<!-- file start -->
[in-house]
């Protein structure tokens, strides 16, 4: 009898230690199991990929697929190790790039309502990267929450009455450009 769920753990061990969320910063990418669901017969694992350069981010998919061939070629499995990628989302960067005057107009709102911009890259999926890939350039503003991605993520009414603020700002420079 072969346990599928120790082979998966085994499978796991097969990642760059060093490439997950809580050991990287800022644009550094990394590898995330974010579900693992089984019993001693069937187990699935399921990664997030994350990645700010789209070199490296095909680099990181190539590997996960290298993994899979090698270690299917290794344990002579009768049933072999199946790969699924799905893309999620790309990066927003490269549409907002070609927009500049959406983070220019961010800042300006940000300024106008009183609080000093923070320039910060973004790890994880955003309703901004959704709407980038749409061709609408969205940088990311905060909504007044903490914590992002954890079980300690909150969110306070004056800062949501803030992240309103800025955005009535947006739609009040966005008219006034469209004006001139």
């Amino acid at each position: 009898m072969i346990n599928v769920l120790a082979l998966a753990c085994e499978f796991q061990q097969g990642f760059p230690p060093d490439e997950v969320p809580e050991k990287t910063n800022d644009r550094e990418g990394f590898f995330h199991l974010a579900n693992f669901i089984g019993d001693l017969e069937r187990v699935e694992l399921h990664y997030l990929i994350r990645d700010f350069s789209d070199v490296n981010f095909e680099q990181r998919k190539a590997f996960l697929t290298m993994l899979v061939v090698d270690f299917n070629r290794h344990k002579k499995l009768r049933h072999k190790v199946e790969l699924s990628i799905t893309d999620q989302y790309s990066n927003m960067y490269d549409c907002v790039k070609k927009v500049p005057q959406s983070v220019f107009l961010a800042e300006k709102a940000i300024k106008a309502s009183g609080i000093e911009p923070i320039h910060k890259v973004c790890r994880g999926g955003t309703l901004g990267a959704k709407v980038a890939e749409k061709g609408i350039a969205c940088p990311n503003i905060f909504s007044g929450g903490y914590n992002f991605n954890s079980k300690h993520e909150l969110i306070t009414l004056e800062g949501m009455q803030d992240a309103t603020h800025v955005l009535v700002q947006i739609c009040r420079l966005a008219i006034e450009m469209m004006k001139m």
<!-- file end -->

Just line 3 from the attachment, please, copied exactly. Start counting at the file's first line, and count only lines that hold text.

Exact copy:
């Amino acid at each position: 009898m072969i346990n599928v769920l120790a082979l998966a753990c085994e499978f796991q061990q097969g990642f760059p230690p060093d490439e997950v969320p809580e050991k990287t910063n800022d644009r550094e990418g990394f590898f995330h199991l974010a579900n693992f669901i089984g019993d001693l017969e069937r187990v699935e694992l399921h990664y997030l990929i994350r990645d700010f350069s789209d070199v490296n981010f095909e680099q990181r998919k190539a590997f996960l697929t290298m993994l899979v061939v090698d270690f299917n070629r290794h344990k002579k499995l009768r049933h072999k190790v199946e790969l699924s990628i799905t893309d999620q989302y790309s990066n927003m960067y490269d549409c907002v790039k070609k927009v500049p005057q959406s983070v220019f107009l961010a800042e300006k709102a940000i300024k106008a309502s009183g609080i000093e911009p923070i320039h910060k890259v973004c790890r994880g999926g955003t309703l901004g990267a959704k709407v980038a890939e749409k061709g609408i350039a969205c940088p990311n503003i905060f909504s007044g929450g903490y914590n992002f991605n954890s079980k300690h993520e909150l969110i306070t009414l004056e800062g949501m009455q803030d992240a309103t603020h800025v955005l009535v700002q947006i739609c009040r420079l966005a008219i006034e450009m469209m004006k001139m």